LEWISBORO, N.Y. – Lewisboro’s Bernard Gersten will receive the American Theater Wing’s Lifetime Achievement Award at Sunday night’s Tony gala. Ninety-year-old Gersten has been Executive Producer of the Lincoln Center Theater for nearly 30 years. In addition, he spent 18 years as Associate Producer of the New York Shakespeare Festival and, by the way, has already won 14 Tony Awards for Best Play/Musical/Revival.
Gersten’s show biz career started in third grade, when he played a doctor in the school play and wore his grandpa’s glasses for authenticity. His sixth grade performance as the Mad Hatter was a highlight of his elementary school days. In high school he founded the Drama Club and was voted “Best Actor” in his graduating class.
Like most boys finishing their schooling in the early 1940s, Gersten was soon a G. I. He was assigned to the Army’s Special Services Division in the Hawaiian Islands, where he produced the “G. I. Hamlet,” an interpretation by British actor, Maurice Evans. It was geared to the armed forces and a little more down-to-earth than Shakespeare’s original. The play was so successful that producer Mike Todd brought it to Broadway in 1945. Gersten got his first professional theater job as the production’s Assistant Stage Manager.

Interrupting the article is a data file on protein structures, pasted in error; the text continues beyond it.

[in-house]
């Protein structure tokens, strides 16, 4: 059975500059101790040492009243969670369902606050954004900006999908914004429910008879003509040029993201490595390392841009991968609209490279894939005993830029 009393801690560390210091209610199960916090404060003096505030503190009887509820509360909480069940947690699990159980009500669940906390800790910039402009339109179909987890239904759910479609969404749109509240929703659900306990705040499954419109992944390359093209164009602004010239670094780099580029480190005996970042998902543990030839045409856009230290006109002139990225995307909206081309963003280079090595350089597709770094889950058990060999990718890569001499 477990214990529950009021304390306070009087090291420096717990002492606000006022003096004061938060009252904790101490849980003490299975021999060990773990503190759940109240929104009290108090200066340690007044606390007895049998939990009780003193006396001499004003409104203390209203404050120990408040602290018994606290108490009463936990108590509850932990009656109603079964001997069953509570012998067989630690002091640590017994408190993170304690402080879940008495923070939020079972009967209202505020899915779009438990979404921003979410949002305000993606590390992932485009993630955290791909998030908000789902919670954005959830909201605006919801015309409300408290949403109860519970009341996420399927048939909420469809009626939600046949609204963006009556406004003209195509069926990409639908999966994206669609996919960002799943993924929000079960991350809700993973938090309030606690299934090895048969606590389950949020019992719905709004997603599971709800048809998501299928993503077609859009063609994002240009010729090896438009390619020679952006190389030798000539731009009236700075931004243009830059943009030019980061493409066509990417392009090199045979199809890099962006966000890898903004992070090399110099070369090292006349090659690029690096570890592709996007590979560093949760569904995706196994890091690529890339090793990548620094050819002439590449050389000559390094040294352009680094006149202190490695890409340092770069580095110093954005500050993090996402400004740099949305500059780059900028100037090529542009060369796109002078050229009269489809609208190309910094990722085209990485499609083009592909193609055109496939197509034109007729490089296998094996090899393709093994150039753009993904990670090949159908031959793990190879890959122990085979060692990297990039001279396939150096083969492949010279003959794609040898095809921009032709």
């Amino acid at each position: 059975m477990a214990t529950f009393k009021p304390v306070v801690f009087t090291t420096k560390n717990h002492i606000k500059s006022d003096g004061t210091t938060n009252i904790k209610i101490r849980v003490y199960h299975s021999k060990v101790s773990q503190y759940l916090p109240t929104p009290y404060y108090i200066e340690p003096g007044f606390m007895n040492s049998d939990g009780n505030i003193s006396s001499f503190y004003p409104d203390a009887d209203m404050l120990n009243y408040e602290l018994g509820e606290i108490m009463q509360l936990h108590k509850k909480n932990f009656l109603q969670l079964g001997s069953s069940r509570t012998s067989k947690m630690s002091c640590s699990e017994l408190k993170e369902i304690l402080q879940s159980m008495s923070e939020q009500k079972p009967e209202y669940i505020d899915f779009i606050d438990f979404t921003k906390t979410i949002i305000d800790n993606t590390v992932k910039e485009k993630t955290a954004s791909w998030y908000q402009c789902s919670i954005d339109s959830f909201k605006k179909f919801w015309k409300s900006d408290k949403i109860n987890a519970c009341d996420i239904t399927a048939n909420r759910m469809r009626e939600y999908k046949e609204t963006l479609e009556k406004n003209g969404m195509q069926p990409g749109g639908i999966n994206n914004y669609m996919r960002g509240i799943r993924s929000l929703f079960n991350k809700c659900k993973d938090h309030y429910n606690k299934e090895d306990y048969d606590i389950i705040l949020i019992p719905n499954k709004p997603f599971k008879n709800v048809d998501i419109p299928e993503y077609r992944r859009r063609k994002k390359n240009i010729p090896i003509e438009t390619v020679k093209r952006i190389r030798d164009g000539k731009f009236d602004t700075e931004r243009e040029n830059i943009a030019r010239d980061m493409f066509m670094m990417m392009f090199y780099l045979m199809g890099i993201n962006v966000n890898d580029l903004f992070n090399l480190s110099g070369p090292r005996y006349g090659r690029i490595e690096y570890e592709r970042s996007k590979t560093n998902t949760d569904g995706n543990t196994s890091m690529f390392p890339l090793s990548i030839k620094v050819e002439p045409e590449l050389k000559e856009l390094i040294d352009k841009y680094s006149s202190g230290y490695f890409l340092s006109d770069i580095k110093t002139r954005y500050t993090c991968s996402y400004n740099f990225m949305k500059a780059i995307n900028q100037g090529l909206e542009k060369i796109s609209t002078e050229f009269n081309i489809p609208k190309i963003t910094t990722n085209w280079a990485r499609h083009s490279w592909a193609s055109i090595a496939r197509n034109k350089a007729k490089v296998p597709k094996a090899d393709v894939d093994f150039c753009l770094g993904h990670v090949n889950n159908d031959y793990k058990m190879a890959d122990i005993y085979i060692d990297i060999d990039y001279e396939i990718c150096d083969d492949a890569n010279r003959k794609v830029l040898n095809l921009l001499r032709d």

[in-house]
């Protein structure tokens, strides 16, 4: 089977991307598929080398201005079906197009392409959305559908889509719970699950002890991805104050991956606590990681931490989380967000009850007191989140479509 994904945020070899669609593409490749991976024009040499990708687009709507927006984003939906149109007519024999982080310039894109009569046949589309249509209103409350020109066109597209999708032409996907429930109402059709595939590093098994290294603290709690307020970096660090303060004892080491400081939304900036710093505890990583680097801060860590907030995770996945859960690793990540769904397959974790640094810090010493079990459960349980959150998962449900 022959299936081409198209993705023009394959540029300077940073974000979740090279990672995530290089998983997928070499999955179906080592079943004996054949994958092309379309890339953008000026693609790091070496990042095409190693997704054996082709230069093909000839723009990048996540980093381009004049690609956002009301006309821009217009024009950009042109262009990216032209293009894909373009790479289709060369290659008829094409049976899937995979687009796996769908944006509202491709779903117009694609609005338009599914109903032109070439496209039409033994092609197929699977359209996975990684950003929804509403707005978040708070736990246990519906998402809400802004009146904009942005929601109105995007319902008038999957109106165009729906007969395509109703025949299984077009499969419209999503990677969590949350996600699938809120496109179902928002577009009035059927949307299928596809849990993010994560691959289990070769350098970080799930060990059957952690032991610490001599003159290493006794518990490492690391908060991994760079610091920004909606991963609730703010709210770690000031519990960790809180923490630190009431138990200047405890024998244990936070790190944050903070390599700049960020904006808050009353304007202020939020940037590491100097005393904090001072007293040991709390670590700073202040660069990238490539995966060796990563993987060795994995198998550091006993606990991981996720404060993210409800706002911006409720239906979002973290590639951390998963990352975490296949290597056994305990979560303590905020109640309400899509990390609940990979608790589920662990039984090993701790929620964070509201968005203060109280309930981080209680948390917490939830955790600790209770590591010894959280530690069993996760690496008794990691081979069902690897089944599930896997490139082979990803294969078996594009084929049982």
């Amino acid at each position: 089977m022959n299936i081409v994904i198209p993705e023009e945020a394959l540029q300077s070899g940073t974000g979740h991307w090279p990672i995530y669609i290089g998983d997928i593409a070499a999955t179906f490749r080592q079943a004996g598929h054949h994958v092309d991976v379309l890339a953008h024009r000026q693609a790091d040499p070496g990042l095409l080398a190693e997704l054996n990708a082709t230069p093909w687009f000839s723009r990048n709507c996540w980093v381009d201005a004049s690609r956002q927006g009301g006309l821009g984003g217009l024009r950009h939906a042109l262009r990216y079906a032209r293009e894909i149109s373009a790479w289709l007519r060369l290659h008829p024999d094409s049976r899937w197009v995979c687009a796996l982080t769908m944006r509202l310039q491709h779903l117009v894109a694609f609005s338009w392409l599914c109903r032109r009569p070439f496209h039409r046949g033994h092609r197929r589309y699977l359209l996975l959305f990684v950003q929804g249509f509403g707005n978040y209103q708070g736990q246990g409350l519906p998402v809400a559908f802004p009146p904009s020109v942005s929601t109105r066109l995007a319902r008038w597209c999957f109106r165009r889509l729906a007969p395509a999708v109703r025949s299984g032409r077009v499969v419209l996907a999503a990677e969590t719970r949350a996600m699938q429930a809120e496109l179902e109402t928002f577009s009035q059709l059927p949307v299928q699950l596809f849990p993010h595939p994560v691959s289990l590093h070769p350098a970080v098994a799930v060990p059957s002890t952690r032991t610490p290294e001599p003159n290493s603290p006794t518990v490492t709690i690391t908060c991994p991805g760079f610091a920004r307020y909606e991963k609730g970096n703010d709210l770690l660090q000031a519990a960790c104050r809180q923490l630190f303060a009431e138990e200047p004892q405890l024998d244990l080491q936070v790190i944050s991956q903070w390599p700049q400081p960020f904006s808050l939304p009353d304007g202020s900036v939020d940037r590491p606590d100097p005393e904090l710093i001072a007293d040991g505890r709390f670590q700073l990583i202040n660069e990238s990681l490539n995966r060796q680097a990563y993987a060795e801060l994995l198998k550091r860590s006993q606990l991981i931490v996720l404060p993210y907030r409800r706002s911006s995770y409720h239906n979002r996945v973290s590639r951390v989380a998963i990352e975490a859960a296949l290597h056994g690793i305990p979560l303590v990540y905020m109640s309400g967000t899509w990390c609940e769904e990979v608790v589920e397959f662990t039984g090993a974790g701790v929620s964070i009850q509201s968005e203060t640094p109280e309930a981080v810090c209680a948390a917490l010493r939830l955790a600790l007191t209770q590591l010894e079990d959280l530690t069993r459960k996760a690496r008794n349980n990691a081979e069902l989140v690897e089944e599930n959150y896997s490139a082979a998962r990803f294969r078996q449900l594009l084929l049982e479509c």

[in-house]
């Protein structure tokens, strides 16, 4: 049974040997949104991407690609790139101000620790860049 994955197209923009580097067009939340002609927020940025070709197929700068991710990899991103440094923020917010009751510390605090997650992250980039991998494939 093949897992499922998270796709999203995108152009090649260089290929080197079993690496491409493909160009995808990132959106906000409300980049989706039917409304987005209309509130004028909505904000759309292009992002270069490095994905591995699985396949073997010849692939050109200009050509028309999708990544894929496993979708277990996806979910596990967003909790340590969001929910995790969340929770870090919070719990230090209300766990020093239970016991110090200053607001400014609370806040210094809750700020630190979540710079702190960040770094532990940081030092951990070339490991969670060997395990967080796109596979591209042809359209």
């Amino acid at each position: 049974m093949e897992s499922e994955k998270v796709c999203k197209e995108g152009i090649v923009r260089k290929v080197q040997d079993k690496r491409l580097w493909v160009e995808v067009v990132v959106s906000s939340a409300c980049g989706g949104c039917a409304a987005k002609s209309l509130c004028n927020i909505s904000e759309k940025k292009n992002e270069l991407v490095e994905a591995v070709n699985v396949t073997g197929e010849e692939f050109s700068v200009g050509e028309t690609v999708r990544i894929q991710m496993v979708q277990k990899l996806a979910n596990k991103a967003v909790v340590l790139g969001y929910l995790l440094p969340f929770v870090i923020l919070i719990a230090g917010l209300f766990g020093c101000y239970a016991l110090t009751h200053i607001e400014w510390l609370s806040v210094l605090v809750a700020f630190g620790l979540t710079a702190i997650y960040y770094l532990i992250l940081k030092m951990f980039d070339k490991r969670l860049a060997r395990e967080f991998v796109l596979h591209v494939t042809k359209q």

The following years brought experience in staging, acting, various aspects of producing and even lighting design. He still has his IATSE (International Alliance of Theater and Stage Employees) card.
Gersten told The Daily Voice that trying to pinpoint his favorite show “is like naming your favorite child. It can’t be done.” He takes pride in all of them, but especially “the shows that have remained on the landscape,” like “A Chorus Line,” “South Pacific” and “Hair,” to name just a few.
In 1971 the Gerstens were living in Manhattan and began to consider a move to the gentler, neater suburbs. “We wanted something within 50 miles, so we could commute,” he explained.
“We had two babies at that time and the city was hot and ugly. I remember finding mouse droppings in the sandboxes,” said Gersten’s wife, Cora. “We were driving around Westchester, looking for a place and we needed some milk for the baby. We went looking for an open delicatessen and somehow we ended up in Lewisboro. We found the milk and we found a house we loved.”
“It was an unpaved road at that time, and there were cows grazing in the fields along Route 35,” she recalled. “I still imagine them there when I drive past.”
The Gerstens still live in the converted barn they bought in 1971, though it is much renovated. The old paddocks brim with luxurious plants and trees. The children are grown and on their own. The parents agree that they were lucky to have happened upon Lewisboro by accident.
Gersten also agrees that he was fortunate to find his passion in life, and the opportunity to pursue it, at a young age. Is there a way he can define his love of theater? “Yes – I would say, it has a reality that transcends its fictional nature.”
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